Author Archives: comm397ss-jsaxe

About comm397ss-jsaxe

I teach at UMass in the Dept. of Communication and am an artist-educator-in residency in Mass. DYS facilities.

TV narrative analysis

1.  Assess the kinds of critiques offered by media reviewers – nature of online discourse

  • Established media critics:  Upon what basis are shows evaluated?  What concerns and issues are raised?
  • Fan discourses – what are the pleasures
  • Critical resistance?  Challenges to mainstream representation?

 

2.  Analyze narrative meanings  (also characters, settings)

  • In what ways does the narrative reflect dominant discourses – beliefs, values, myths, worldview?
  • Conversely, in what ways (if any) does it interrupt, resist?
  • What stories aren’t told?

 

3.  Formulate alternatives

  • What stories do you want to tell?
  • How might you shift the narrative?  Mobilize critical viewer response?

culture jamming

act:

  • interrupt, subvert messages (memes) of dominant corporate, consumer culture
  • appropriate, reframe media meanings/content/forms using irony, satire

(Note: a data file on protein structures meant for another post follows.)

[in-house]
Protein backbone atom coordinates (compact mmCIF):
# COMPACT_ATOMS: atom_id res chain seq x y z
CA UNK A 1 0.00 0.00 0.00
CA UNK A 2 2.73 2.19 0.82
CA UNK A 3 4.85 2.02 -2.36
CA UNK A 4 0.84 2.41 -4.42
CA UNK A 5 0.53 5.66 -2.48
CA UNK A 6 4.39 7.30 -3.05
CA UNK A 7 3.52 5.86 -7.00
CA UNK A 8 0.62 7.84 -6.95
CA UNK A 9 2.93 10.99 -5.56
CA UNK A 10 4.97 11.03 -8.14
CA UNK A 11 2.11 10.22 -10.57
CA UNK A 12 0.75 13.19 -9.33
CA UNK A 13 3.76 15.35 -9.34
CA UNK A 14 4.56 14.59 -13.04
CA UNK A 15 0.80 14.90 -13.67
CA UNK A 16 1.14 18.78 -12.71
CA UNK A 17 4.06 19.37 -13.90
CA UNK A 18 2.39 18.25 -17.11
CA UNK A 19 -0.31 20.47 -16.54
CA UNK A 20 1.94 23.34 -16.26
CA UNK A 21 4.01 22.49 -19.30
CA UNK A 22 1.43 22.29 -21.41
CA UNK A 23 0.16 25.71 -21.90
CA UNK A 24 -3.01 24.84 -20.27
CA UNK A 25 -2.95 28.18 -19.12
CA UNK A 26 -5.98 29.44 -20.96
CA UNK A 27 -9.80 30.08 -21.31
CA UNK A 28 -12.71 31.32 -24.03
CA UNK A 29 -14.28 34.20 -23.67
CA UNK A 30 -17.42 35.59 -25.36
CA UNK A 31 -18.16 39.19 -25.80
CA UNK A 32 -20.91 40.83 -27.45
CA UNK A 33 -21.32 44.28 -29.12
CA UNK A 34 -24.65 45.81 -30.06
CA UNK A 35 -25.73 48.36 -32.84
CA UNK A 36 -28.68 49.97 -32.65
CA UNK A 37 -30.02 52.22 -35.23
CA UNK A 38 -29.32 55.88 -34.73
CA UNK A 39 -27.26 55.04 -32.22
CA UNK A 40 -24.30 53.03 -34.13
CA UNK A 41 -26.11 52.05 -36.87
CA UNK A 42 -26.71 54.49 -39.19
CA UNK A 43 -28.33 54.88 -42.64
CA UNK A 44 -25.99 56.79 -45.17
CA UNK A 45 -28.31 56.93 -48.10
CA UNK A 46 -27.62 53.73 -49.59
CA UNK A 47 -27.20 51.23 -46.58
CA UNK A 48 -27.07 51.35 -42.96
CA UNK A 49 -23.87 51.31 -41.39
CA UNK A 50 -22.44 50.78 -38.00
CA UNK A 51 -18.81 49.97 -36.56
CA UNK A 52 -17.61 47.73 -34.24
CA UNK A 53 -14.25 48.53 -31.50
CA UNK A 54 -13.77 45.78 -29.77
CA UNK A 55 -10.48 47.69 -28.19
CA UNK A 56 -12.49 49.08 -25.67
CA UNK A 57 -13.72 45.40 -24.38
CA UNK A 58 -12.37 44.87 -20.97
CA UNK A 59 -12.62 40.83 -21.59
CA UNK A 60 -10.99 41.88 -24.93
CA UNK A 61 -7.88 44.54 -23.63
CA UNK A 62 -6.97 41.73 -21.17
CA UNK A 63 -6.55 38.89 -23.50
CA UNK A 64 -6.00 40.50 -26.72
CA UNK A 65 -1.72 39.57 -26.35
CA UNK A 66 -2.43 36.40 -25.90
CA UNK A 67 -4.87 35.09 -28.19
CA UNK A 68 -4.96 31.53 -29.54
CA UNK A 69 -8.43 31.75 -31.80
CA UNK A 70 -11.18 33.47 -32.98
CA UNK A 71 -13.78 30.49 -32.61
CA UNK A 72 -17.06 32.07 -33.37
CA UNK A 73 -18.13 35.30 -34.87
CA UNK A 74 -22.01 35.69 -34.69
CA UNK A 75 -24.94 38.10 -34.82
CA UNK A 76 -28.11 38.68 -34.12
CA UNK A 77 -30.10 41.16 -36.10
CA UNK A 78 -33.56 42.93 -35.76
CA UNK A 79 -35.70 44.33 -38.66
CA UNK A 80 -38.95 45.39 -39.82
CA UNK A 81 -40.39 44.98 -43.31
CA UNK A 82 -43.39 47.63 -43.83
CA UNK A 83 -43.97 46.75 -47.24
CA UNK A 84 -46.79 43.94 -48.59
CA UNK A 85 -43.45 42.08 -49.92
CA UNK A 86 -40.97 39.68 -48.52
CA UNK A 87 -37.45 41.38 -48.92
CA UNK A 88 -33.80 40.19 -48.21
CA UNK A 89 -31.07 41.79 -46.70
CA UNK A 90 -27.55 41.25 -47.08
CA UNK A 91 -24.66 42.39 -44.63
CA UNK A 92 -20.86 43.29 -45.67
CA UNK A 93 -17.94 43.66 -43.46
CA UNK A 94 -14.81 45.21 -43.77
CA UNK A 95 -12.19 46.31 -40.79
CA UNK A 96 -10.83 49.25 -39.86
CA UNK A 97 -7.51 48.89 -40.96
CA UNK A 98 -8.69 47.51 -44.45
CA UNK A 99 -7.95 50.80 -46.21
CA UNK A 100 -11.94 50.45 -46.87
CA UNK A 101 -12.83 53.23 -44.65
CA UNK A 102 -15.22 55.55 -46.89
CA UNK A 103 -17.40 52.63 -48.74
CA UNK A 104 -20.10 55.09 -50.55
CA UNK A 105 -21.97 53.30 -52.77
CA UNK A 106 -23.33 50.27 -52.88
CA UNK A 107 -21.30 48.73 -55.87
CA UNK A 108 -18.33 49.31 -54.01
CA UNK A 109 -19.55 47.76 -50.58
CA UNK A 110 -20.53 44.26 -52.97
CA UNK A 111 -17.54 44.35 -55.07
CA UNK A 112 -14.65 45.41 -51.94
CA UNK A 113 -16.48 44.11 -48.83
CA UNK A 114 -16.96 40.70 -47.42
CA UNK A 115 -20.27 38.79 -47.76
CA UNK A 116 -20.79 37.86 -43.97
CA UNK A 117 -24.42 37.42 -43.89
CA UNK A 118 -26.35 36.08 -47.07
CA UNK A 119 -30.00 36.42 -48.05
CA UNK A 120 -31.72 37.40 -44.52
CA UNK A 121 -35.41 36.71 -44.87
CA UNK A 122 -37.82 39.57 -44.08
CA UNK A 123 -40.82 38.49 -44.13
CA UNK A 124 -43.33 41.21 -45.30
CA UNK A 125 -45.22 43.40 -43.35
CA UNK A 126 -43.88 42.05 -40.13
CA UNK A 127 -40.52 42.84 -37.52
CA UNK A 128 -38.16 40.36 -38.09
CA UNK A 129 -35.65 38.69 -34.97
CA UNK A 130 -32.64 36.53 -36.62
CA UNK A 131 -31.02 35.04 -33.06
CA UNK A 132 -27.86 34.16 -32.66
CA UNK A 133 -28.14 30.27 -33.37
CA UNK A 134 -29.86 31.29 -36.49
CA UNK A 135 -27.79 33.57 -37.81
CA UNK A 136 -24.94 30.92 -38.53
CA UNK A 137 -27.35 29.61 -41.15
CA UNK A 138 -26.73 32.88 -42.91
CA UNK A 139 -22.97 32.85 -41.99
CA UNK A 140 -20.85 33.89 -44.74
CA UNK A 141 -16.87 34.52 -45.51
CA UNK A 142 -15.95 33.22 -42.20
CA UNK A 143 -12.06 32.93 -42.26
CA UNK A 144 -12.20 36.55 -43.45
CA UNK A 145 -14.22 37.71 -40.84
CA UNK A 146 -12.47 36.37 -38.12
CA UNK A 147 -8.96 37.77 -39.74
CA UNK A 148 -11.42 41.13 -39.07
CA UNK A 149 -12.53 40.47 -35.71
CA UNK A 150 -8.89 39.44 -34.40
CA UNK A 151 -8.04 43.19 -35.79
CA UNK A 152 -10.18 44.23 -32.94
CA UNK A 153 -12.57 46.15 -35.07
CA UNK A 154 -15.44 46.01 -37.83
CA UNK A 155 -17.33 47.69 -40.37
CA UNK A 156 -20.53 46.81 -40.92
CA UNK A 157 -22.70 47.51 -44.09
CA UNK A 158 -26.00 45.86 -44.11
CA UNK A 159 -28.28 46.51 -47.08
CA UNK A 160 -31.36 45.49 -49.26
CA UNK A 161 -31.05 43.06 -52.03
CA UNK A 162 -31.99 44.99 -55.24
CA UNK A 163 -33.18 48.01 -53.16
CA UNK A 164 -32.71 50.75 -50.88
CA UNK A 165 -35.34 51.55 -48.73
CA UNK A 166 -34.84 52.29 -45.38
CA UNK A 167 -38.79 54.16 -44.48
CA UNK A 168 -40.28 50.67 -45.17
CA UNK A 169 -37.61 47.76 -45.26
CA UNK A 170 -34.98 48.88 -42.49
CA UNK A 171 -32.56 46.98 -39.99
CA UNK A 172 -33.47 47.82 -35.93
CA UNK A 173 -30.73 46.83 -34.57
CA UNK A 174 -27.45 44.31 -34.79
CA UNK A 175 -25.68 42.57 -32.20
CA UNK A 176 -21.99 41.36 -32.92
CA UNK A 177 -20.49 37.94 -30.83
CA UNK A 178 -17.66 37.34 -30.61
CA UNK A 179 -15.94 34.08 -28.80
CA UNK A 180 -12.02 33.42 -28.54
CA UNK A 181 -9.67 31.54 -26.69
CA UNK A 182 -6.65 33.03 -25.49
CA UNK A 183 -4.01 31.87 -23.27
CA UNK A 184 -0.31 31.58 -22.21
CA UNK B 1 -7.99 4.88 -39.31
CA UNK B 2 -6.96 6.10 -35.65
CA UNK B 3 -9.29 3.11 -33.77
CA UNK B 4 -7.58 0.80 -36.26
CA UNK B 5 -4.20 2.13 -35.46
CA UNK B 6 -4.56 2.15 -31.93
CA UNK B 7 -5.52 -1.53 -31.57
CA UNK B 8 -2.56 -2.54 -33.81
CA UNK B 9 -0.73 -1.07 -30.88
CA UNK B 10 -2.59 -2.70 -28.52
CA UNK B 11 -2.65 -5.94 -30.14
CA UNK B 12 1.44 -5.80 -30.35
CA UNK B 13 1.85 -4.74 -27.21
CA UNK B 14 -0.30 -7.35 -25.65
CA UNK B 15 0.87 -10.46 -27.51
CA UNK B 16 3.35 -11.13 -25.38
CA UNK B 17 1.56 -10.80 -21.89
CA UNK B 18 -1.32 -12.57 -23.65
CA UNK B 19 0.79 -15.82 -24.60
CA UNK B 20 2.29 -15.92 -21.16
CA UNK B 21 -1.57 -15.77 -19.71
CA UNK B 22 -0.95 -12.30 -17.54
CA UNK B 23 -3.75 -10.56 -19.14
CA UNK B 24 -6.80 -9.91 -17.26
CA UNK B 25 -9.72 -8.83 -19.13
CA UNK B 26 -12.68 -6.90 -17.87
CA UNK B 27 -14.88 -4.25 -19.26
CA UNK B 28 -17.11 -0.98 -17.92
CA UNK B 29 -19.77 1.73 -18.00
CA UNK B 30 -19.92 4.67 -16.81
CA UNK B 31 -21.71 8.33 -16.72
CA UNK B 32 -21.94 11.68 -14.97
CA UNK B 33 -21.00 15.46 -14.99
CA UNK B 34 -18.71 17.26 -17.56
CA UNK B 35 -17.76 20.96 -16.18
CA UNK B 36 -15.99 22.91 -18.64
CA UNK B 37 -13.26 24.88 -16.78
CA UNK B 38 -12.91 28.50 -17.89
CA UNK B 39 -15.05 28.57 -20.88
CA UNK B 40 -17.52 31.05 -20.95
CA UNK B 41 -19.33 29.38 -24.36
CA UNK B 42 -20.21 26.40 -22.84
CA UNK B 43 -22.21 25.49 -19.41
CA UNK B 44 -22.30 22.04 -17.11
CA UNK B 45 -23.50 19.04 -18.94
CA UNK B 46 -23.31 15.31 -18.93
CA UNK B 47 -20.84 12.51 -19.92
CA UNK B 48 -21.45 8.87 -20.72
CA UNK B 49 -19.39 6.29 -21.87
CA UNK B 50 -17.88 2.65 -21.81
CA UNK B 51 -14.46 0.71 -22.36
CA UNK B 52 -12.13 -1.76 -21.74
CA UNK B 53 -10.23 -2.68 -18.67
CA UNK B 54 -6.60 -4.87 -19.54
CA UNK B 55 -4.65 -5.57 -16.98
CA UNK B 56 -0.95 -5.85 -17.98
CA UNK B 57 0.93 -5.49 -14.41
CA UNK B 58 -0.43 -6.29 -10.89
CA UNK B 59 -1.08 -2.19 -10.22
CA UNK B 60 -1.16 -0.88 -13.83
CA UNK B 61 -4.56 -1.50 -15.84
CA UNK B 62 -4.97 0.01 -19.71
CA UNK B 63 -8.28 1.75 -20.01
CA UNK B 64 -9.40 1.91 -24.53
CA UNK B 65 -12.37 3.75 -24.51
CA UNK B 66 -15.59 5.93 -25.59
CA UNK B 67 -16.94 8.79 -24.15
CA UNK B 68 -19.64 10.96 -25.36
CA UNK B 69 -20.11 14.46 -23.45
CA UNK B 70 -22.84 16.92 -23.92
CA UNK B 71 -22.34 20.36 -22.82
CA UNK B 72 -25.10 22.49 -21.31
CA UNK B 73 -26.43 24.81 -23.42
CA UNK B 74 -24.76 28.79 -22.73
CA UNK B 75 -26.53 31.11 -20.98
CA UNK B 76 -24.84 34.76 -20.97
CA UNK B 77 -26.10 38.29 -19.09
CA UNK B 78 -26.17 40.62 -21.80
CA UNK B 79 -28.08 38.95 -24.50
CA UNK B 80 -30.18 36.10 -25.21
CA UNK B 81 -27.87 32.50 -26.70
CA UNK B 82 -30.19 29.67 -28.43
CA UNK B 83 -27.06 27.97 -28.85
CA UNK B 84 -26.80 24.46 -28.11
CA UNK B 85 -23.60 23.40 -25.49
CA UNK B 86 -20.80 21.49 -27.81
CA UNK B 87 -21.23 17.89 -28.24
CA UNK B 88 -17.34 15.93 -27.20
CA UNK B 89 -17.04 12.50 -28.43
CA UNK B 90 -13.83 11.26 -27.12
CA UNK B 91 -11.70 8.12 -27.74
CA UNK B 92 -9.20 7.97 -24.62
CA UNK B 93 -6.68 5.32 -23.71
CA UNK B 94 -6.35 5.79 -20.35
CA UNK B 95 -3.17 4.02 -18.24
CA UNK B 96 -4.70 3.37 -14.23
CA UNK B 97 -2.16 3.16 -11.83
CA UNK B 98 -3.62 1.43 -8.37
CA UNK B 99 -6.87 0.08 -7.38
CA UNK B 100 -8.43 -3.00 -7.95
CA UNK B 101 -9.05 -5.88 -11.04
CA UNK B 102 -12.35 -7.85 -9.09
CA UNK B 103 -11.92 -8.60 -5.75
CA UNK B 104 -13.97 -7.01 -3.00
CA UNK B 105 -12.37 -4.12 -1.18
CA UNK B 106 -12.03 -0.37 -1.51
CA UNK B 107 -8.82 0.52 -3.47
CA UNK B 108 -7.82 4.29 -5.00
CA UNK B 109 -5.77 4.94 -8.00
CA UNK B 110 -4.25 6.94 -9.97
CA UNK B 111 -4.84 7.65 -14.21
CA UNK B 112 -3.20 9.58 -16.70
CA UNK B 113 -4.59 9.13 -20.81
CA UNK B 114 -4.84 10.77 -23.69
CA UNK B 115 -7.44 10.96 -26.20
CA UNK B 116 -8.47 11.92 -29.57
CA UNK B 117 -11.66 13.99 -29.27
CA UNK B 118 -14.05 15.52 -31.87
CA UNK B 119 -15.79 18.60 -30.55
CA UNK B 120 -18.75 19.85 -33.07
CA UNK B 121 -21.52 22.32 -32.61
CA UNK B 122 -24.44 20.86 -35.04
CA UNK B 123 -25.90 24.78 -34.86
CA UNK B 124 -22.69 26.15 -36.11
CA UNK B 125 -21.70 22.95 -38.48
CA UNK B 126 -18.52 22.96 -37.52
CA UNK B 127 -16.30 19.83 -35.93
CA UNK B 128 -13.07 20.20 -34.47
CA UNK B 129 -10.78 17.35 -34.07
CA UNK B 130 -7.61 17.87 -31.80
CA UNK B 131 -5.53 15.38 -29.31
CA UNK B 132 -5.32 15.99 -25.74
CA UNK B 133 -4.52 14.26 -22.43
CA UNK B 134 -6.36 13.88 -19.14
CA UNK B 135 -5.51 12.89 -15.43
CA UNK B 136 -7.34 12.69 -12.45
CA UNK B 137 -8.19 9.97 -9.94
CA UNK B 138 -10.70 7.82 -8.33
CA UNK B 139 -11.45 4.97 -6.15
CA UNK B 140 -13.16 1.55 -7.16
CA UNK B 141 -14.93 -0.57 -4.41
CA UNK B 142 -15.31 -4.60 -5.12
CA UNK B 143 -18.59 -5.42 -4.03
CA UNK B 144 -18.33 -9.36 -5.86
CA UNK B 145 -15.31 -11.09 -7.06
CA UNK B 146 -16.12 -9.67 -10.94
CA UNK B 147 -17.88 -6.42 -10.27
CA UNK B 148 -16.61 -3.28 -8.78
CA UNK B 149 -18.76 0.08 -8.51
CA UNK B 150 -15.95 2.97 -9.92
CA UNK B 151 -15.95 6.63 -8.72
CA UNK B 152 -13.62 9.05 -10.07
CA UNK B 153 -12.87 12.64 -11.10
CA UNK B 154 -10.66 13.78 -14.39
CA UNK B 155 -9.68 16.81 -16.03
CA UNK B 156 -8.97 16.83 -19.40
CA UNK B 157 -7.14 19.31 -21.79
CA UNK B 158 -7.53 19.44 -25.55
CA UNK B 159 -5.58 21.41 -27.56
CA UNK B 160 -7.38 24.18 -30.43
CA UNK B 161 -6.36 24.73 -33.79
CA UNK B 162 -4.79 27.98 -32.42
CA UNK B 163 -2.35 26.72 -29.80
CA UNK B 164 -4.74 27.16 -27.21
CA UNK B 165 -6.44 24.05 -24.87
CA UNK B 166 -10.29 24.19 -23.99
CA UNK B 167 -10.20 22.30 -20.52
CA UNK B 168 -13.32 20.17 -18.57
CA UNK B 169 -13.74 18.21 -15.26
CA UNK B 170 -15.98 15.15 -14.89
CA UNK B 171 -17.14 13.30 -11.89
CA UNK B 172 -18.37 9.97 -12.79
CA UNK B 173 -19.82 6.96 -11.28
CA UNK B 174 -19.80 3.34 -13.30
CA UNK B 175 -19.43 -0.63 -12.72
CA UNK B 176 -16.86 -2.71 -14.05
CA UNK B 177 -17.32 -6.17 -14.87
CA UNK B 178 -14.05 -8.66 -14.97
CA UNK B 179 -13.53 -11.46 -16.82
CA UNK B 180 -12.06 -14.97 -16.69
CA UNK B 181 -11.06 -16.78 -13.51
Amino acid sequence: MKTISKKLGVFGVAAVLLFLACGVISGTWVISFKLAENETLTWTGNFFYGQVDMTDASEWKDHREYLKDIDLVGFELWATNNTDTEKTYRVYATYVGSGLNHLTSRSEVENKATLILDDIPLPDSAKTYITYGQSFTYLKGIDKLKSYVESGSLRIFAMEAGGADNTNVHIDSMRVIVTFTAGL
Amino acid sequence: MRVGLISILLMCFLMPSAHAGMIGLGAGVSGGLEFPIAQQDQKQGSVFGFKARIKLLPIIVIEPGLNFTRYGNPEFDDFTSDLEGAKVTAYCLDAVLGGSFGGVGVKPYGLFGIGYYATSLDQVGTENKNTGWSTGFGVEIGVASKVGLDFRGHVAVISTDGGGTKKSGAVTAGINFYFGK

• jar audience emotions to reexamine unquestioned conformist premises
  • take over public/private space
  • challenge corporate-state including surveillance practices, lack of transparency

modes:

  • visual – graphic design, Adbusters, Barbara Kruger, graffiti, Banksy, defacing billboards
  • media criticism – Jean Kilbourne, Killing Us Softly, Sut Jhally, Dreamworlds
  • music – sampling, mash-up, illegal downloading
  • performance — Jon Stewart, Utube parody, Reverend Billy, Guerilla Girls, flash mobs
  • hacktivism — Anonymous, Wikileaks-Julian Assange, Chelsea Manning, Edward Snowden
  • critical public discourse through meme-shifting:  @# “Black Lives Matter
  • public space — Critical Mass monthly Friday rush hour bike rallies, UK Reclaim the Streets, Los Indignados (Spain), Occupy

improv theater

act:  naming the problem, telling the story, bearing witness

modes:  improv theater, dialogue circles, Popular Education, Consciousness Raising (CR) groups in the 1970s women’s movement

goal:  critical consciousness – awareness something is wrong, agency to articulate the problem

social change strategies

(broad) strategies for social change

education

legal reform

direct action

alternative institutions

stages of social change

  1. Naming the problem, telling the story

  2. Analyzing why?  Root causes

  3. Root solutions:  What we need/want, political demands, visioning alternatives

  4. Strategies for change:  How to build political power for system change